The prophecy that Jacob is referring to here, of course, is particularly about the restoration of Israel, and then the end of the world (v. 2):
And the day that he shall set his hand again the second time to recover his people, is the day, yea, even the last time, that the servants of the Lord shall go forth in his power, to nourish and prune his vineyard; and after that the end soon cometh.
I’ve commented to some people before that the Book of Mormon is principally focused on the gathering of Israel, and the accompanying judgment upon the Gentile nations, rather than the Second Coming itself and those events that immediately precede it (see, for example, Nephi being commanded to leave writing about the latter to John the Revelator in 1 Nephi 14:18-25). And that’s true, but the Book of Mormon does talk about end of the world, and while distinct, the two events are linked: the gathering of Israel and everything accompanying it will be a necessary precursor to the Second Coming that will follow. And while some people have perhaps focused too much on such events, it is at the same time important to keep this in mind. This world – and the culture, and habits, and entertainments and so on built around it – will end. If we want anything we do to be of lasting value, we must build for another.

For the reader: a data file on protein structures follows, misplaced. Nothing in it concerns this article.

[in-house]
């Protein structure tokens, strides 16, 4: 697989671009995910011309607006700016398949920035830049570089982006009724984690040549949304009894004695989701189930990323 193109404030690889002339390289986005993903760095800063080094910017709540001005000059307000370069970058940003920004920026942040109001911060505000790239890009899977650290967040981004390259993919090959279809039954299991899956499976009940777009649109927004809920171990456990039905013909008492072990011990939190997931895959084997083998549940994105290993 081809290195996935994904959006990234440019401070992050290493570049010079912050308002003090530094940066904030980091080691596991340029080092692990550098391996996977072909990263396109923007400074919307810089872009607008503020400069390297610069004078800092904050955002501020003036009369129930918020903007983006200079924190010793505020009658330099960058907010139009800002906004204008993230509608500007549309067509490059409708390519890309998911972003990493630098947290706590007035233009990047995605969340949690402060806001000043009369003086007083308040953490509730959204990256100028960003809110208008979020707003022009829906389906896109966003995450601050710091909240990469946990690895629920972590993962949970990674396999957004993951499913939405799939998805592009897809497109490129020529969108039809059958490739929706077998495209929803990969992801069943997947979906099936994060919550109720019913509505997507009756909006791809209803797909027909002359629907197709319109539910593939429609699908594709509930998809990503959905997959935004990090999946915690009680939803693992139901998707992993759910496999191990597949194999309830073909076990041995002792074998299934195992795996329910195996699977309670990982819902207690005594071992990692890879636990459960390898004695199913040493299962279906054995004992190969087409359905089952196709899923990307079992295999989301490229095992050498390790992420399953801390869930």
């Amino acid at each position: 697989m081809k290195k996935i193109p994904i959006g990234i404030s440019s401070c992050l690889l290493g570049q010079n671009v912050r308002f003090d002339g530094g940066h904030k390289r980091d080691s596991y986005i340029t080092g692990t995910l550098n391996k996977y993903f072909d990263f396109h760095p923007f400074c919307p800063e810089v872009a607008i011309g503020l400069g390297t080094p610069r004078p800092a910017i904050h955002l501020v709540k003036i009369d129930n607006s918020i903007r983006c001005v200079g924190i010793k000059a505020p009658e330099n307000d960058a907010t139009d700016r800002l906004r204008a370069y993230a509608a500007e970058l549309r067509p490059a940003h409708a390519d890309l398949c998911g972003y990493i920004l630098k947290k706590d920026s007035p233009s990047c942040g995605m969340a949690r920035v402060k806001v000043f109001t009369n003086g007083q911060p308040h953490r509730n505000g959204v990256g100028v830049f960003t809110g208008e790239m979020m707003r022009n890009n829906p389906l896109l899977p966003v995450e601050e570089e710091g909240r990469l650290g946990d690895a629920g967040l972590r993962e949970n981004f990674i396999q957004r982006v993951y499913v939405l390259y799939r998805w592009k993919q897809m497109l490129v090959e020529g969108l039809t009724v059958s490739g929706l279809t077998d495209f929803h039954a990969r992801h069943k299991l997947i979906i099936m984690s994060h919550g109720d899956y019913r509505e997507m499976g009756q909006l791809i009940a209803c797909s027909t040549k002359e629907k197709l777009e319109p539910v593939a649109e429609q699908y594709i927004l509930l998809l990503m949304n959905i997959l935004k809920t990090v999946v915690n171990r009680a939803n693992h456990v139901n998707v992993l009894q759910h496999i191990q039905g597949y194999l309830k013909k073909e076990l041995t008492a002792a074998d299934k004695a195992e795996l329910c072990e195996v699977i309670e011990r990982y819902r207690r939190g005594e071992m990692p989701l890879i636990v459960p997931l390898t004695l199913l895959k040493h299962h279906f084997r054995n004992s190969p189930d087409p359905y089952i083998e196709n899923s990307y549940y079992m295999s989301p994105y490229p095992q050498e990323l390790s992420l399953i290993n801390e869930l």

I’m also slightly intrigued by the mention that the servants of Lord (depicted as the servants of the Lord of the vineyard in Jacob 5) will both nourish and prune the vineyard. It’s easy to see things like the work of the Church, especially in things like missionary work, to be part of nourishing the vineyard (and in Jacob 5 itself, transplanting the various branches about). But what form will the pruning take, and what part will the servants of the Lord play in that?